One Green Apple
By Eve Bunting
Illustrated By Ted Lewin
Published by Houghton Mifflin Harcourt
Age Range: 5+

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“…a very gentle story about being new and different, with the author delivering her message in her classically subtle style.”  —Kirkus Reviews

Farah feels alone, even when surrounded by her classmates. She listens and nods but doesn’t speak. It’s hard being the new kid in school, especially when you’re from another country and don’t know the language. Then, on a field trip to an apple orchard, Farah discovers there are lots of things that sound the same as they did at home, from dogs crunching their food to the ripple of friendly laughter. As she helps the class make apple cider, Farah connects with the other students and begins to feel that she belongs.

Ted Lewin’s gorgeous sun-drenched paintings and Eve Bunting’s sensitive text immediately put the reader into another child’s shoes in this timely story of a young Muslim immigrant.

Reviews & Accolades
“Farah begins her story on her second day in her new school in her new country. Many things are strange to her, including the clothes and the language. Her class is going on a field trip to an apple orchard, where they each pick an apple to be made into cider. Symbolically, Farah drops her small green one into the machine, to be incorporated with all the other red ones. She begins to make friends. She has also learned a new word, “App-ell.” She has hope that “There will be more.” Her simple story helps us understand the feelings of one of the many immigrant children striving to make their way in our American world. Lewin’s naturalistic watercolors take advantage of the large double pages to depict the apple picking adventure, including the efforts of some children toward friendship. His visual narrative is successful in pulling us along, while presenting genuine personalities, particularly Farah herself. In her final full page portrait, her smile seems to predict a positive future.”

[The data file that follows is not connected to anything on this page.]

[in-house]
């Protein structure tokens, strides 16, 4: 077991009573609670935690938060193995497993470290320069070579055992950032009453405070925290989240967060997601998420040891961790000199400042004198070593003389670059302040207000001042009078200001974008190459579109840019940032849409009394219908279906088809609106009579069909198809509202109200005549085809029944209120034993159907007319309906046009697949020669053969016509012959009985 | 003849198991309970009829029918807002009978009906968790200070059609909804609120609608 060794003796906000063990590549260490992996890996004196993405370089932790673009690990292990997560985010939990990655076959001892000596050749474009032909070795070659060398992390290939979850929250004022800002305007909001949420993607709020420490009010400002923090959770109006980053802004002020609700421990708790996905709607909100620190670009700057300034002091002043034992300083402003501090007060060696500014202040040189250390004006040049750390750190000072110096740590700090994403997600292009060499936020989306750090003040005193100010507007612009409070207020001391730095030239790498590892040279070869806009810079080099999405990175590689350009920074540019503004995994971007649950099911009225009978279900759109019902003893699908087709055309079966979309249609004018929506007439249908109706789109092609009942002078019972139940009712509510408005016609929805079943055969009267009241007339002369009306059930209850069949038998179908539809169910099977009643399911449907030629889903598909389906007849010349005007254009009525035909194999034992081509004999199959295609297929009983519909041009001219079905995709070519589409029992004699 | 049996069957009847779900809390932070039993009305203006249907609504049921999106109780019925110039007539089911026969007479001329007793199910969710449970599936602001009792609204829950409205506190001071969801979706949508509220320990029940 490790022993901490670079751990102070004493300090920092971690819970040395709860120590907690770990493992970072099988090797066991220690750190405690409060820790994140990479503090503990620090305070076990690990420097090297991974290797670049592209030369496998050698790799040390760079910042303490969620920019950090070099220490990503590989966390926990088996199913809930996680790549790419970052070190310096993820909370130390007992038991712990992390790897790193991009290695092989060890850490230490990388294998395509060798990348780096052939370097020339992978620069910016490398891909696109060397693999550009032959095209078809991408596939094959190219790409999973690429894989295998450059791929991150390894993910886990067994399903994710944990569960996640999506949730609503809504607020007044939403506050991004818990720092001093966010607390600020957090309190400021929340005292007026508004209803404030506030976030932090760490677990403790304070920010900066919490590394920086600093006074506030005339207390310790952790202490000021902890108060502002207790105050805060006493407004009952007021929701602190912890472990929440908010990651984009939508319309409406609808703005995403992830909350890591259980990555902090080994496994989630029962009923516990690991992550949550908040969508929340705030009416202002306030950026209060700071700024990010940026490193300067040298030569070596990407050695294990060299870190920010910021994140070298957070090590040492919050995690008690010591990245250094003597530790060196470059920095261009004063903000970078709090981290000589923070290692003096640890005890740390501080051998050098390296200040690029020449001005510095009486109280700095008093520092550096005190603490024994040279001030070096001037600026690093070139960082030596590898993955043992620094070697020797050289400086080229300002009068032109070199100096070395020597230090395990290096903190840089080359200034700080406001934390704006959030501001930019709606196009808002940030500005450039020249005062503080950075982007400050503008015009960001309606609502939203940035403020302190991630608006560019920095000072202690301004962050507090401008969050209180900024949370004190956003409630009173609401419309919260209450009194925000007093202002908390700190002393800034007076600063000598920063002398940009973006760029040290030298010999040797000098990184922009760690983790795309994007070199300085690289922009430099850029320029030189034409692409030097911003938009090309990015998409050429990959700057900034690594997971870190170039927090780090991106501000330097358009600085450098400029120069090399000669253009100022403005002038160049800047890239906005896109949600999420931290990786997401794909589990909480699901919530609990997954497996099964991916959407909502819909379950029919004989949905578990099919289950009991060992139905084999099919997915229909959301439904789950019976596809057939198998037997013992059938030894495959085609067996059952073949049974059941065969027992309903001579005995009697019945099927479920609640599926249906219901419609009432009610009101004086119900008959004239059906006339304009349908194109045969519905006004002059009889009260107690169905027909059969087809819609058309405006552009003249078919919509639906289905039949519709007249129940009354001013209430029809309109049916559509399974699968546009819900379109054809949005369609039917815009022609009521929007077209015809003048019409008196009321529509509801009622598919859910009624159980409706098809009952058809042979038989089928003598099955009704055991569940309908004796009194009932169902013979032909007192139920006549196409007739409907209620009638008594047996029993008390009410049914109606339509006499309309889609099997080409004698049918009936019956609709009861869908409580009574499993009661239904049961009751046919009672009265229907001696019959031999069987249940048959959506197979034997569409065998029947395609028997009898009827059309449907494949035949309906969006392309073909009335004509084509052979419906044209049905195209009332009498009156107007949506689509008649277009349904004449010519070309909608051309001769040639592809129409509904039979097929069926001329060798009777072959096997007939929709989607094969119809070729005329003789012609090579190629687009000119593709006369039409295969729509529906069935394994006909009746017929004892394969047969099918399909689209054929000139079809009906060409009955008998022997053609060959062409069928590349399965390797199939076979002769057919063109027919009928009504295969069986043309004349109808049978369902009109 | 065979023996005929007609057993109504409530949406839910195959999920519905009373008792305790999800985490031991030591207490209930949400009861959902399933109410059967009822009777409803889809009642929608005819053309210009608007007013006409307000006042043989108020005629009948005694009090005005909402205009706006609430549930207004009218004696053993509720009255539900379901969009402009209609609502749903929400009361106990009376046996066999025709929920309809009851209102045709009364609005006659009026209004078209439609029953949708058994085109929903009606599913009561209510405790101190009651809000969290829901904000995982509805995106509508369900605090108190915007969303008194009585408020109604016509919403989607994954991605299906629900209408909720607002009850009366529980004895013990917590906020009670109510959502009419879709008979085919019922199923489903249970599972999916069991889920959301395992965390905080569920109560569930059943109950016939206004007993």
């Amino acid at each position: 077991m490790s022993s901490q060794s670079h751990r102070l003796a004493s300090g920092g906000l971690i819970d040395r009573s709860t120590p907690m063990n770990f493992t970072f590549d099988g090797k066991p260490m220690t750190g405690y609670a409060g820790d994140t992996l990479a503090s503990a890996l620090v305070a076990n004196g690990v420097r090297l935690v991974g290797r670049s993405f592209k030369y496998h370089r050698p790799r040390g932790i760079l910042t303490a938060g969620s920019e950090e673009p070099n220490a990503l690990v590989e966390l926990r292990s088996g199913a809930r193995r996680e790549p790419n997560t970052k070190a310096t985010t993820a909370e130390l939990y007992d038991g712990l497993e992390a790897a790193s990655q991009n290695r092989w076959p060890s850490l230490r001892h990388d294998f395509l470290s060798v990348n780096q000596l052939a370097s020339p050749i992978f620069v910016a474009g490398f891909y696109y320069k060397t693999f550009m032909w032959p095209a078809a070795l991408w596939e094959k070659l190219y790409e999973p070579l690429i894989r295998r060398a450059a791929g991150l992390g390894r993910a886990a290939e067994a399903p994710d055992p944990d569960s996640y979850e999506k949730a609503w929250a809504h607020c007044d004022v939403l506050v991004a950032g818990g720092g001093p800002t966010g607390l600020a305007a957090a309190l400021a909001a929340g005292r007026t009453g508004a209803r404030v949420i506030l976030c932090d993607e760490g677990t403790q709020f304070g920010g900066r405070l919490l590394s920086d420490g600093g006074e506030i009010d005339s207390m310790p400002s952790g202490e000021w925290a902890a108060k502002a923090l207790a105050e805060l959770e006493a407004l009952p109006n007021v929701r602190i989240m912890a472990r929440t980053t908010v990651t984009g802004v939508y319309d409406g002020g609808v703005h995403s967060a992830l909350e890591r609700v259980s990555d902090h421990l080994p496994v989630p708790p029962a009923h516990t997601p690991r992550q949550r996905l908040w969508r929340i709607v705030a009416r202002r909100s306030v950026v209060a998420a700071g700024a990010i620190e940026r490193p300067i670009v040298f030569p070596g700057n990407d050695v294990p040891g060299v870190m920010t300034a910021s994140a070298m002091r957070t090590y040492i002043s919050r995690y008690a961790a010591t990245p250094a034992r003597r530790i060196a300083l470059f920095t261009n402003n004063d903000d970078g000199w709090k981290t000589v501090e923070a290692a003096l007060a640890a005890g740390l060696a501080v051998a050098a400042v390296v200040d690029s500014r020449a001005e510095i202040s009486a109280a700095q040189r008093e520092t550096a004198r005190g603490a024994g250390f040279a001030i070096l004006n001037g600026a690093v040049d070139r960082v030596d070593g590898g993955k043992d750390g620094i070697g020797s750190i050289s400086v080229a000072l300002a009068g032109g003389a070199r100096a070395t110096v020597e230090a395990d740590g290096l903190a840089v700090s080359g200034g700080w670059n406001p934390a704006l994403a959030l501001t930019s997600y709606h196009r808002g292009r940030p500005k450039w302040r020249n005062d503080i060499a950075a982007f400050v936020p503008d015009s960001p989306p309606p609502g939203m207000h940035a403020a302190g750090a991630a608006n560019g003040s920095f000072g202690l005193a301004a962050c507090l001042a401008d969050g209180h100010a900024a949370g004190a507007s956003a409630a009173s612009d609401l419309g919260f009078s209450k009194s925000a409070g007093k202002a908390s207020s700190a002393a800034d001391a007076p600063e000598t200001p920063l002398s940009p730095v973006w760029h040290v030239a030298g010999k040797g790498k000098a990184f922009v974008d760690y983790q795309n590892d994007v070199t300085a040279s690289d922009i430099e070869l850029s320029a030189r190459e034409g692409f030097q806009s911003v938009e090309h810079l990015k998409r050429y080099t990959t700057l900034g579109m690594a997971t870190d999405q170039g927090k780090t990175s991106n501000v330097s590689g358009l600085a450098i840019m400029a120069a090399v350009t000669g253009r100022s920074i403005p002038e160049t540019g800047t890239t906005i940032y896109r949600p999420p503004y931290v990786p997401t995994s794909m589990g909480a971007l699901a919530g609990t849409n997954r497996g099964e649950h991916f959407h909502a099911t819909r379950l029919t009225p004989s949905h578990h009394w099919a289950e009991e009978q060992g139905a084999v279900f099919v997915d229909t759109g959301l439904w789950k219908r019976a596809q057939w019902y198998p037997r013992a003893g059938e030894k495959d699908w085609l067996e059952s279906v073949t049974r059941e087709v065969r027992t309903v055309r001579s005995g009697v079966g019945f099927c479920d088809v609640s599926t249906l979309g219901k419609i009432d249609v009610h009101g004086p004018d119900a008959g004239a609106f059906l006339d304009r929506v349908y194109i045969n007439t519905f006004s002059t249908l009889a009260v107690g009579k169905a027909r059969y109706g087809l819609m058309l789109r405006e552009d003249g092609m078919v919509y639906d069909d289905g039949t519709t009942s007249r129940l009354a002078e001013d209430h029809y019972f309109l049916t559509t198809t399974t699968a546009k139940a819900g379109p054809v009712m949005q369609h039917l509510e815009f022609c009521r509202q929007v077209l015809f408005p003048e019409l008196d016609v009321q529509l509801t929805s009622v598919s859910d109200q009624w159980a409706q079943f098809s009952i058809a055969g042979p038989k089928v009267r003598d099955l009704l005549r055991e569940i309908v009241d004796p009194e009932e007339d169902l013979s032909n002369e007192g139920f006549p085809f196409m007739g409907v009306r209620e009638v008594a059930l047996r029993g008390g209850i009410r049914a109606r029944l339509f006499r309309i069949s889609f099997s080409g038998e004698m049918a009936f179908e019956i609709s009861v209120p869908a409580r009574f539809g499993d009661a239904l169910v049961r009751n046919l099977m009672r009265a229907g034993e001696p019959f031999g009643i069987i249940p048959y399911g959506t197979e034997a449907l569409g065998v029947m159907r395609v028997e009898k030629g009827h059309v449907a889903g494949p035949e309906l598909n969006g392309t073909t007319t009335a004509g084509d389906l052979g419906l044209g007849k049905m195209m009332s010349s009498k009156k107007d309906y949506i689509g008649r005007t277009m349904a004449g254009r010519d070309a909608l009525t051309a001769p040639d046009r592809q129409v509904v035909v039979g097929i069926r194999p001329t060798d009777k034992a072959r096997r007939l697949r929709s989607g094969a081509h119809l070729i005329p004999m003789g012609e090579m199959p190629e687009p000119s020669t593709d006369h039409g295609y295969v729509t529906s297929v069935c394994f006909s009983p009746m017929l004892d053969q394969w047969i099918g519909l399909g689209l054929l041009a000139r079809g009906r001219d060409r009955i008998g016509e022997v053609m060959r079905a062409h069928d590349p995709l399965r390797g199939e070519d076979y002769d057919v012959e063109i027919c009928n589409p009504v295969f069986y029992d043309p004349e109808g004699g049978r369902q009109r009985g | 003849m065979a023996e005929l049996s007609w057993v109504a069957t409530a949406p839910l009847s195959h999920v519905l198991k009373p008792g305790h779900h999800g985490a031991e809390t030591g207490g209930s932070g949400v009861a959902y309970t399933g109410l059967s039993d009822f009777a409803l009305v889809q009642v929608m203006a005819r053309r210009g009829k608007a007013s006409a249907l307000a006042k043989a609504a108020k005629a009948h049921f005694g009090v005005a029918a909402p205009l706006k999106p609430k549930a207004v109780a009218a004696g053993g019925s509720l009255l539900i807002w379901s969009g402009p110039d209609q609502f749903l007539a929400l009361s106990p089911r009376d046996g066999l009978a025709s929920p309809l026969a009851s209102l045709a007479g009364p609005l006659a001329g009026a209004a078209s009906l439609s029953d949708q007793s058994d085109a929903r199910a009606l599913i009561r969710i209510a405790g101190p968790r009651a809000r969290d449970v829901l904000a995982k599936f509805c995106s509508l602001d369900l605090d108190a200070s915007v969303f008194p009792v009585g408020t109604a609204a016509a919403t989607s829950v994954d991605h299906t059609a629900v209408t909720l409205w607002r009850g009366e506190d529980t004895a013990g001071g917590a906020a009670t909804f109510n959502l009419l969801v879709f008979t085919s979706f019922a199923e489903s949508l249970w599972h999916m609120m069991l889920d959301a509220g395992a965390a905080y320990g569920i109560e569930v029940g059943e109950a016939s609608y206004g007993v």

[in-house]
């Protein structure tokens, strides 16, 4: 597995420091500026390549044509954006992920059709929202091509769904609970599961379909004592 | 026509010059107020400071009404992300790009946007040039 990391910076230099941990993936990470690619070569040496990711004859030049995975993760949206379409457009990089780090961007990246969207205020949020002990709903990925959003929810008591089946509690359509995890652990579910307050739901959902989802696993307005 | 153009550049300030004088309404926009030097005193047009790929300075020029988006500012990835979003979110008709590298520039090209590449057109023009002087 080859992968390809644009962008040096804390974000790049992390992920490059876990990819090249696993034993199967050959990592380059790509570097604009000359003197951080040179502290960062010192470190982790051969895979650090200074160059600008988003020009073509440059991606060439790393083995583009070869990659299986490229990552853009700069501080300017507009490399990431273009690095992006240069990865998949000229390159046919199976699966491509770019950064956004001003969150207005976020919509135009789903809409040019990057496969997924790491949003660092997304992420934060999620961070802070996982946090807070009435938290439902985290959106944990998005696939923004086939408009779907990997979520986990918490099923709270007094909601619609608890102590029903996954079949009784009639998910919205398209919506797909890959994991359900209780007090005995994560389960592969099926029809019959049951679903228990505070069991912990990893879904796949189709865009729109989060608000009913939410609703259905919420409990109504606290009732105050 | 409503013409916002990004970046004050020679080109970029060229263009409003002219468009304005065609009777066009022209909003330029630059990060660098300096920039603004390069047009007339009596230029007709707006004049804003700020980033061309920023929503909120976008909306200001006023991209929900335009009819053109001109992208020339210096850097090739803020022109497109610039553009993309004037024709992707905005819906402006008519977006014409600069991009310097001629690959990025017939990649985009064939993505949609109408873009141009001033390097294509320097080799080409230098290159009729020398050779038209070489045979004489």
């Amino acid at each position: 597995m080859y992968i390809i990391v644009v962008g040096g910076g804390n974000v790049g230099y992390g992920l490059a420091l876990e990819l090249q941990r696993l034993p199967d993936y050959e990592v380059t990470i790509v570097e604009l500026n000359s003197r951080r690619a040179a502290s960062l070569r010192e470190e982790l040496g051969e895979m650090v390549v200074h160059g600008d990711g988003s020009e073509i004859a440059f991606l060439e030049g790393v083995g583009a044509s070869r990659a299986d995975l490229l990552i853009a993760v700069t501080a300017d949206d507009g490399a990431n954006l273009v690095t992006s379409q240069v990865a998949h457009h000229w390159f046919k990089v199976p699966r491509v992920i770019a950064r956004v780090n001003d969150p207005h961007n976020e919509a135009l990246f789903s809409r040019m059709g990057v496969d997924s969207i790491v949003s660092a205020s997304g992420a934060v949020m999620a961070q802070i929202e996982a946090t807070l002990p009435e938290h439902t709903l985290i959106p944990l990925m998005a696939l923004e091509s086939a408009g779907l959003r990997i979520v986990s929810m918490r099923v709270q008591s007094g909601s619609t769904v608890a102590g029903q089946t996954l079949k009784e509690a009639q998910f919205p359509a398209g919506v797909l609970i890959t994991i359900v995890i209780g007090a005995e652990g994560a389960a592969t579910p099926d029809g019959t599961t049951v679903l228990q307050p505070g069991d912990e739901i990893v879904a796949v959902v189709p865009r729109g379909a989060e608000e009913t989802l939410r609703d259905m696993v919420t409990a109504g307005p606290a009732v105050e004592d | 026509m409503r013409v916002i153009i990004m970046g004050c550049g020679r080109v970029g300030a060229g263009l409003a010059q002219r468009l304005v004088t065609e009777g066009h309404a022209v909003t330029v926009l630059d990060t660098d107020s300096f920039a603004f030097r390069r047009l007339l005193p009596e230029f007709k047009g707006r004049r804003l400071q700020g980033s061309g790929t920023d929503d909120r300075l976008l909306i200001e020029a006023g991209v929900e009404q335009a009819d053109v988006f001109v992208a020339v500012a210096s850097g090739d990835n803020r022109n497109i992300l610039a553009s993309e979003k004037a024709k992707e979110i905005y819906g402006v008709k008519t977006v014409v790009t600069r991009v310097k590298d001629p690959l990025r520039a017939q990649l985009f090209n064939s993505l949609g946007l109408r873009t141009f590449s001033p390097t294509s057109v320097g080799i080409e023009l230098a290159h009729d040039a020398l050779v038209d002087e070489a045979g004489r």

Children’s Literature

As a Muslim girl rides in a hay wagon heading to an apple orchard on a class trip, the dupatta on her head setting her apart, she observes that while some of the children seem friendly, others are not. Her father has explained, “-we are not always liked here. Our home country (never named in the story) and our new one have had difficulties.” Later, when she puts a green apple into the cider press instead of a ripe red one as her classmates have done, they protest. But the cider from all their apples mixed together is delicious-a metaphor for the benefits of intermingling people who are different. Lewin’s watercolors radiate sunlight and capture the gamut of emotions that Farah experiences on this challenging second day in her new school in the U.S. They show her downcast silence and sense of isolation because she can’t speak the language, her shy smile when a classmate befriends her, and, finally, her triumphant smile as she speaks one of her first English words, “App-ell.” This story, along with Bernard Wolf’s Coming to America: A Muslim Family’s Story (Lee & Low, 2003), can heighten youngsters’ awareness of what it must be like to feel different and alone and that each person has something unique to contribute to the good of all.
School Library Journal

“Lewin’s sunlit watercolors, full of space and shadow, are a lovely match for Bunting’s simple but never simplistic story. A girl named Farah in her second day at school visits an orchard with her class. She has no “outside-myself” words yet. This place where girls and boys can sit together, and where she is the only one with a headcovering, seems very strange to her. But the dogs in the orchard crunching the fallen apples sound like her dog in her home country. Each child is to pick one apple to bring to the cider press. Farah chooses one that is small and green and fits in her hand, a bit different from the others, just as she is. When they make room for her, she helps push the large handle to make the cider and then takes a drink. Belches, sneezes and laughter sweet and sour sound familiar to her. “App-ell,” she finally says aloud. While making its point, this is a very gentle story about being new and different, with the author delivering her message in her classically subtle style.
Kirkus Reviews

Groups Represented

Cross-Group Friendship
Cultural Differences
Cultural Identity
Learning English
Migrant Life

United States

Engagement Projects & Resources
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